Lighting is one of the essential elements to create a perfect picture. Experts advise targeting the golden hour which is technically one hour after sunrise and one hour before sunset for your best pics. During this time, the sunlight is slanted coming from the horizon, diffused all over the sky and has a soft tint to it. It’s the best time for some backlight photography, the ones with those magical light rims around the subject’s head.
But while traveling, to be practical, this is too less a time window to click anything. Moreover, after a late-night party, I won’t care about waking up before sunrise. It’s a vacation for god’s sake. So, I normally extend my time to around 3-4 hours after sunrise and 3-4 hours before sunset. It’s still better than taking pics at 12:00 noon when the sun is directly overhead and creates harsh shadows.
Now the natural question that pops up is what to do for the rest of the day. Well, spend some time with the family and keep scouting for locations to target during the golden hour.
Again, this won’t work if you are moving from point A to B to C and not returning to A before nightfall. So, in that case, there’s no option but to take pictures all round the day. Just click them in RAW format to salvage the best out of them later in post. You’ll be surprised at the results.
And don’t forget to use a variable ND filter which is basically a sunglass to the camera lens, reducing the intensity of light hitting the sensor. I intentionally mentioned variable here. A variable ND has two glasses fixed to a frame. It has a range of stops which means you can control the amount of light getting in by rotating one piece of glass over the other. A normal ND filter, however, has only one stop so you’ve to physically change the filter every time you want to go one stop more. That’s cumbersome and too many to carry while traveling.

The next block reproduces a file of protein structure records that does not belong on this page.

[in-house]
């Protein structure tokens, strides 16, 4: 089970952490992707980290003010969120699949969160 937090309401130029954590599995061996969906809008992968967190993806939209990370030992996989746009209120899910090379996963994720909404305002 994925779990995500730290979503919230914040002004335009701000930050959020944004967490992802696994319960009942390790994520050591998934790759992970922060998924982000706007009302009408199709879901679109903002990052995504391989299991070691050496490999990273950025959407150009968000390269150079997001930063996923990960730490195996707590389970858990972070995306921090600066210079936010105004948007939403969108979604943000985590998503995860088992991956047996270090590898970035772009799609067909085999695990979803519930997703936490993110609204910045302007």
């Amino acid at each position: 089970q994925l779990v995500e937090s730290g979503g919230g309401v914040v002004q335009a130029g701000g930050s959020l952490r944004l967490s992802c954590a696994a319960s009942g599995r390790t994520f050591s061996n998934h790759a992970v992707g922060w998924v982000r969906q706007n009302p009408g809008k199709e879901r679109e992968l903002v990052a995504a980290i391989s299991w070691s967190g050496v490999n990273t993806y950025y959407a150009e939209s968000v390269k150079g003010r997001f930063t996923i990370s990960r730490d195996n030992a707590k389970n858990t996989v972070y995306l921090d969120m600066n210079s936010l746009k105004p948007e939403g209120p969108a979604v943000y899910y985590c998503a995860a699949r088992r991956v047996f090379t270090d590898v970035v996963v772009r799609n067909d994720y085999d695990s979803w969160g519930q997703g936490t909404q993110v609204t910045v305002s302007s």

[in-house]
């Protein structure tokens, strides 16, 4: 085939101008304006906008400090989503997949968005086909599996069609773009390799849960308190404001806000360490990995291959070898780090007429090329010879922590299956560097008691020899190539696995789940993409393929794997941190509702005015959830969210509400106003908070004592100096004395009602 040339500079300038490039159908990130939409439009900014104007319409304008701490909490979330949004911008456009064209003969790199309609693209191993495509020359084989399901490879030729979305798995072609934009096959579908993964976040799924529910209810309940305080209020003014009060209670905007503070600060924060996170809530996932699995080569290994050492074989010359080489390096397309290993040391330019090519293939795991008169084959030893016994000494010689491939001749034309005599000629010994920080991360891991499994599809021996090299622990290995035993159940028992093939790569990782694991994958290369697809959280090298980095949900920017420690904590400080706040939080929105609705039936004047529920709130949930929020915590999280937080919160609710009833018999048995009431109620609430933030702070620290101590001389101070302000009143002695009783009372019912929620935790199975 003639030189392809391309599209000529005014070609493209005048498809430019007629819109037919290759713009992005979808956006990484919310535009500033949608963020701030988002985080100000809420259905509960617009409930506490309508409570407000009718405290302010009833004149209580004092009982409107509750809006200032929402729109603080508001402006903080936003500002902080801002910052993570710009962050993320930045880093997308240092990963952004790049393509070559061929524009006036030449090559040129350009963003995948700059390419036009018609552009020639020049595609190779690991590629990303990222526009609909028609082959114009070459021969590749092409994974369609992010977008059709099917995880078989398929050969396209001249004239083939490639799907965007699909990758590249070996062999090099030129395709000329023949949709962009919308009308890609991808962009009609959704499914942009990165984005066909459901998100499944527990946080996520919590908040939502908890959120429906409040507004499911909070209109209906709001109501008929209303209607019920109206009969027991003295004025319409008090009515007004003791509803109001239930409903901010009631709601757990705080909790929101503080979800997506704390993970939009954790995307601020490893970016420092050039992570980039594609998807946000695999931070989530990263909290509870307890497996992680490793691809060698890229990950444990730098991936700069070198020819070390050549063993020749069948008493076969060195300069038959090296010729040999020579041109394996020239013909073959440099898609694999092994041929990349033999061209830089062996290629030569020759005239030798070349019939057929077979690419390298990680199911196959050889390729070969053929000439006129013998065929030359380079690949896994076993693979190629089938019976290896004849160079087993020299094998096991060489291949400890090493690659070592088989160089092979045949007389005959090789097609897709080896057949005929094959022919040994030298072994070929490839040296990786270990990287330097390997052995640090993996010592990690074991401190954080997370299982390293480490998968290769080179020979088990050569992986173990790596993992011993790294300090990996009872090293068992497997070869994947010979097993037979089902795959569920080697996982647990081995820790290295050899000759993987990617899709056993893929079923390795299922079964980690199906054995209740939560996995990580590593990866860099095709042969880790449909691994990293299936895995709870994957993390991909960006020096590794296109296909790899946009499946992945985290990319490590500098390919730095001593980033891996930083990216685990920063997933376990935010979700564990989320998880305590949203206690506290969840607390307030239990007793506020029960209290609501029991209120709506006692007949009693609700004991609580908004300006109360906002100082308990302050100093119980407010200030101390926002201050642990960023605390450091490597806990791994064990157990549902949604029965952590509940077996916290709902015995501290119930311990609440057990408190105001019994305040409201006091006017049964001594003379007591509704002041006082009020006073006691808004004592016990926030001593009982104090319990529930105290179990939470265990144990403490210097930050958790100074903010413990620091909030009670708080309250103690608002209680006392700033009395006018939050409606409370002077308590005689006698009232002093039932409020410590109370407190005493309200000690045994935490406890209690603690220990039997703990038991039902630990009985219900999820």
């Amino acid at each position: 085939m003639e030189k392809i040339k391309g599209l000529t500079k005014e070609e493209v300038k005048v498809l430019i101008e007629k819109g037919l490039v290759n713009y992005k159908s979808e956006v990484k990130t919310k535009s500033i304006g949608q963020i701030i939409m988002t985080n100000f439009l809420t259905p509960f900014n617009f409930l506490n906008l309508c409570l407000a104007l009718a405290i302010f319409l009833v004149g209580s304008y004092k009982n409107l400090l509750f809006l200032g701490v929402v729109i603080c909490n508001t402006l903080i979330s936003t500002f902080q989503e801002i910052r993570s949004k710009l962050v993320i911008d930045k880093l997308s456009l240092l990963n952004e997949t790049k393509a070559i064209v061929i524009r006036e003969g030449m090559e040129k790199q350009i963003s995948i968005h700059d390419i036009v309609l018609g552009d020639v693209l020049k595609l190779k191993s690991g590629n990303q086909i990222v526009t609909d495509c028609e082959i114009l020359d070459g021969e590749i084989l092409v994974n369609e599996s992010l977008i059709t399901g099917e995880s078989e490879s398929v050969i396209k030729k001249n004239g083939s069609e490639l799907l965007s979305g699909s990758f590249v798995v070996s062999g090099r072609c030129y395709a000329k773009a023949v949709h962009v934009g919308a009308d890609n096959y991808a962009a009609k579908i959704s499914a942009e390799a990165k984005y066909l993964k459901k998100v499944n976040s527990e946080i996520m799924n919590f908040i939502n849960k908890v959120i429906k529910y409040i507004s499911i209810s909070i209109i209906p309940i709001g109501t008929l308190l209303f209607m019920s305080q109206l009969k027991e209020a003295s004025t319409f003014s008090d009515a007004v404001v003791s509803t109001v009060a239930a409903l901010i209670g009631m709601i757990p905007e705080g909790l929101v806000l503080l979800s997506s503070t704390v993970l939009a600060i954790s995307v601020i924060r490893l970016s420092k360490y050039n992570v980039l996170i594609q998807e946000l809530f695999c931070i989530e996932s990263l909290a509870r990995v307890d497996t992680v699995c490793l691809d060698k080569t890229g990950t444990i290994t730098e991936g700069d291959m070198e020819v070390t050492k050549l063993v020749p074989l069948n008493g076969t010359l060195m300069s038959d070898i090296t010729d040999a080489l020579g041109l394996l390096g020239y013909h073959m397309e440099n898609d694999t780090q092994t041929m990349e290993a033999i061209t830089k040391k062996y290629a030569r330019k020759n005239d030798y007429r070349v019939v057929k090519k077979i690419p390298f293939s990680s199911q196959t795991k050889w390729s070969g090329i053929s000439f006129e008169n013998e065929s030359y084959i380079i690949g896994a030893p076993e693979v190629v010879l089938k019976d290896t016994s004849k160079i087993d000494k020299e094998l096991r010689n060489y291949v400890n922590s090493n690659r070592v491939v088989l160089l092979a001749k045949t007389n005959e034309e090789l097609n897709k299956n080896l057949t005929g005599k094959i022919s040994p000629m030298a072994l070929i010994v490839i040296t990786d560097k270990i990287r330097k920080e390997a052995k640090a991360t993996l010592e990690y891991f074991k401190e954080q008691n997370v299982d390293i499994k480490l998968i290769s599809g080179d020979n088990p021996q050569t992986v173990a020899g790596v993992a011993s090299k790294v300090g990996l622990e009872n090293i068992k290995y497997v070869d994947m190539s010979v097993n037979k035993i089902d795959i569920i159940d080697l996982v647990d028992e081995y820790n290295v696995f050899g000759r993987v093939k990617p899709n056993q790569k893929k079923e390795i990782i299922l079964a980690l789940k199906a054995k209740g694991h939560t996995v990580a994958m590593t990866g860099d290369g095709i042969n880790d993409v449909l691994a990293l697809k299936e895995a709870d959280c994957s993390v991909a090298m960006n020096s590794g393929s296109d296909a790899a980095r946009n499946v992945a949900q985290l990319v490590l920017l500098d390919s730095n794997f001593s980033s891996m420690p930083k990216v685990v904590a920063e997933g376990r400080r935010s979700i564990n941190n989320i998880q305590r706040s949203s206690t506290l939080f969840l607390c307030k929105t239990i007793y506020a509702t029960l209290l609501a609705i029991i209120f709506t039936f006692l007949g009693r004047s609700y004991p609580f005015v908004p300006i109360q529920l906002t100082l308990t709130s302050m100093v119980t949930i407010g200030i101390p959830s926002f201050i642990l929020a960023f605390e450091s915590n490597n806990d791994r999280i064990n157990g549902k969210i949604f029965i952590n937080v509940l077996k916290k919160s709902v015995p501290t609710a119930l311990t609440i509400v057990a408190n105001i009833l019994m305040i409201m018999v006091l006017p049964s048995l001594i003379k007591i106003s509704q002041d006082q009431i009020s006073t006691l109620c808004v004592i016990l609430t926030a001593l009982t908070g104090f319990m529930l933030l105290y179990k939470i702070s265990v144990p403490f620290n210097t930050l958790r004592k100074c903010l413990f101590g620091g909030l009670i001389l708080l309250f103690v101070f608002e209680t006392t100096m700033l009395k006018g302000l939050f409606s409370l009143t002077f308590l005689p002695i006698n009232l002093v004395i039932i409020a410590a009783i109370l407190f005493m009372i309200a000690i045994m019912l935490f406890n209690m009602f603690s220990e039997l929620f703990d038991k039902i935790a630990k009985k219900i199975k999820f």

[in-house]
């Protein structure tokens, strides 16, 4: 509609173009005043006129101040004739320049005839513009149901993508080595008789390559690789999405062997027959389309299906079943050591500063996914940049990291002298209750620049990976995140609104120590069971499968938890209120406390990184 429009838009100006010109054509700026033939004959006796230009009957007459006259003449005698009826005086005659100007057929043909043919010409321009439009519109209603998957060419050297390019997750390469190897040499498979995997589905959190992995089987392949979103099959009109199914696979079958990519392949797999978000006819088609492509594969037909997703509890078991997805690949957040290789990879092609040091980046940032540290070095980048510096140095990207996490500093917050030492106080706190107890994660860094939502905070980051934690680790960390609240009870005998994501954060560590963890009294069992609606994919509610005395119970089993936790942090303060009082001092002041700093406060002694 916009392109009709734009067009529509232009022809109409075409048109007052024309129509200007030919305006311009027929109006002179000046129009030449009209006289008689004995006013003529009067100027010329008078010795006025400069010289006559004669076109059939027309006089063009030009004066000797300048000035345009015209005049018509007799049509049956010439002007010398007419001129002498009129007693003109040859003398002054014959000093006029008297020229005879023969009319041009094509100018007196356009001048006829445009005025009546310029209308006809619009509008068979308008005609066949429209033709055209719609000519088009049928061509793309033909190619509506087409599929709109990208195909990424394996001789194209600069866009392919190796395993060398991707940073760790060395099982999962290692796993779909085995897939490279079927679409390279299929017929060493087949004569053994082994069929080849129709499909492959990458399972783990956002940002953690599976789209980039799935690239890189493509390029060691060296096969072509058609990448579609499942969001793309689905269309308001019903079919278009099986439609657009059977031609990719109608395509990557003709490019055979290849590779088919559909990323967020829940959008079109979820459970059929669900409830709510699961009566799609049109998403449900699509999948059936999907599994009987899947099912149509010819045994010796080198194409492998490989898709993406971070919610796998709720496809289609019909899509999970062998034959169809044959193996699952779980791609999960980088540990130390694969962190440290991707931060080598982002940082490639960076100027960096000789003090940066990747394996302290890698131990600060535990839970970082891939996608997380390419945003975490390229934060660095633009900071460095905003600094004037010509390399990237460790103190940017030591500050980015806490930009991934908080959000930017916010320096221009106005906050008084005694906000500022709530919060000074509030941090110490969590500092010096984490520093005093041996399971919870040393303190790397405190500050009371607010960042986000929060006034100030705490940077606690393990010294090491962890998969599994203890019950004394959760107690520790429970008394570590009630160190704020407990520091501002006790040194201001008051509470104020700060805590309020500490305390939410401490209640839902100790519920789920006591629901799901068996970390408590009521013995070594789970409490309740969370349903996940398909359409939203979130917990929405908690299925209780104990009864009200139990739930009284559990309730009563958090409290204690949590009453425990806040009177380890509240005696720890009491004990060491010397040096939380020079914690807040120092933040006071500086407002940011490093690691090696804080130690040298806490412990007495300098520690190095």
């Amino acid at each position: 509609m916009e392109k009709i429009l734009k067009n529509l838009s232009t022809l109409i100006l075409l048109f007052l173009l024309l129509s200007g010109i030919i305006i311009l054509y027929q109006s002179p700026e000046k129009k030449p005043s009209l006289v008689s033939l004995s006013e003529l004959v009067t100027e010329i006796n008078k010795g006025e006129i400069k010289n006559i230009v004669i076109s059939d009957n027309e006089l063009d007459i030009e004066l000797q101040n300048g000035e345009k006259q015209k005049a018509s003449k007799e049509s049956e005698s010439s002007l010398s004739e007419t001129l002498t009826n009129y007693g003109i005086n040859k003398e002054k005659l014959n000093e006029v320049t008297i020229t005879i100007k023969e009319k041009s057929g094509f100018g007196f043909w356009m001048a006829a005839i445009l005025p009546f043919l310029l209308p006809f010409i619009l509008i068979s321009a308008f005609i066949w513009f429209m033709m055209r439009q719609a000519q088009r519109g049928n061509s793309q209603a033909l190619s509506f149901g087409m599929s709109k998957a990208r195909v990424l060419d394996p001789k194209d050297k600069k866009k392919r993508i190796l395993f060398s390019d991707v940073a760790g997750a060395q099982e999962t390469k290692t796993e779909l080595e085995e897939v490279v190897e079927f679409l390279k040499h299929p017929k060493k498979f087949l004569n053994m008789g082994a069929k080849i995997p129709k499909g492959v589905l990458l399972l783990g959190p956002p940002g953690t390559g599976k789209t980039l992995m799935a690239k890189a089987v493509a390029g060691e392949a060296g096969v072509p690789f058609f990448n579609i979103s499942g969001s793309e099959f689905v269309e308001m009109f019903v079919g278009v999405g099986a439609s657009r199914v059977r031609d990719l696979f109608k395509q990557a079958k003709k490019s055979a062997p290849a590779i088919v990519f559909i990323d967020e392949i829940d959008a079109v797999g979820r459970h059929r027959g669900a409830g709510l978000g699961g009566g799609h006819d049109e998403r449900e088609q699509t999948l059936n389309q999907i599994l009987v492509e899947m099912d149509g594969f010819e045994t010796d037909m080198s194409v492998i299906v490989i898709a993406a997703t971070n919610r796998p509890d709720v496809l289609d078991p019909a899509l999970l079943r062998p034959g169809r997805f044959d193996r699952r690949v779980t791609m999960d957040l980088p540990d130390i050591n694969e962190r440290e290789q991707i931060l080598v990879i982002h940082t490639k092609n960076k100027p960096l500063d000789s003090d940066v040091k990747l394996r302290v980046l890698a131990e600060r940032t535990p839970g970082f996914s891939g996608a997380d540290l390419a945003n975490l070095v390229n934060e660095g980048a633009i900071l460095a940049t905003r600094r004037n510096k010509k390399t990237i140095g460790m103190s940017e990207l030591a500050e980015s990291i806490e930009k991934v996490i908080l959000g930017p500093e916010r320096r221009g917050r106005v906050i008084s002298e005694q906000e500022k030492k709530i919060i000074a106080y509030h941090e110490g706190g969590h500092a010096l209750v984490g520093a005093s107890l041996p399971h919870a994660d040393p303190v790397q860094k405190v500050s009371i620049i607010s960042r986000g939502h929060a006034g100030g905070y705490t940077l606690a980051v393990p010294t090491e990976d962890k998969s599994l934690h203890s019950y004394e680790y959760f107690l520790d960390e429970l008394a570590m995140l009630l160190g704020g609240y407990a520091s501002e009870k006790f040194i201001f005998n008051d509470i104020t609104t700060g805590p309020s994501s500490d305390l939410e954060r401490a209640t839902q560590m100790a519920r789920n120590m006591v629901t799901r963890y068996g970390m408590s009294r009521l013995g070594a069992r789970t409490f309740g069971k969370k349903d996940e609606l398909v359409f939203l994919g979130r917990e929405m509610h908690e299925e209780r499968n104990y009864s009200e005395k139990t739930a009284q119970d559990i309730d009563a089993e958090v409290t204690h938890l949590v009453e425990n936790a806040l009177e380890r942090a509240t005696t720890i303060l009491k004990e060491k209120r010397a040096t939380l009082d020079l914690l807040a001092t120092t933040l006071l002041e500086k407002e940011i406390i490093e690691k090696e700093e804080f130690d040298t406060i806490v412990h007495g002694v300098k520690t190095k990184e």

You can buy some decent variable ND filters online. Don’t go for the very cheap ones as they can give a bad tint to the images. Somewhere around $30-100 should be fine. You can check the reviews for each on YouTube.
7. Lens selection
For the best portraits with an amazing bokeh, you definitely need primes like 35mm, 50mm. But this is practically not possible while traveling because of weight or space issues. The best is to go for a telephoto lens with a long range of focal length, something like a 55-300mm in addition to the kit lens. This has been my go-to combination for all these years until I shifted to Sony lately. But I still use my Nikon old horse.
You can buy a variable aperture 55-300mm for quite a decent price ($300-400), but if you opt for a fixed aperture the price will jump up many folds as well as the physical size of the lens. Faster a lens is, higher the price you pay. A fast lens has a big aperture that can take an enormous amount of light with very good low light performance. But variable aperture works fine too. I’ve been using a variable aperture 55-300mm Nikon DX for 8 years now as my go-to lens for my trips. Although recently I shifted to Sony simply because of weight issues. I’ll be writing a detailed post about it later.
8. Find a quiet spot
We have seen this so many times that it seems like a rule of thumb now. If you just walk 100 meters ahead of the crowd, most of the time you’ll come to a secluded corner from where you can take some fabulous uninterrupted photos. On a beach walk to the far end. In an island walk away from the jetty, as we did in Poda Island Krabi. Or just wait until the crowd disperses.
When hiking the Great Wall of China we rushed ahead of the crowd to reserve our empty spot. Although we had a friend then who helped us with the photos, the sole point here is to find that coveted spot.
Always walk ahead of the crowd to find that secret spot waiting for you. Trust me it’s there. You just need to find it.
We really hope the above tips helped you to click some amazing couple travel photos by yourself. Do share your experience in the comment section.
Happy clicking 🙂
Signing off for now…………………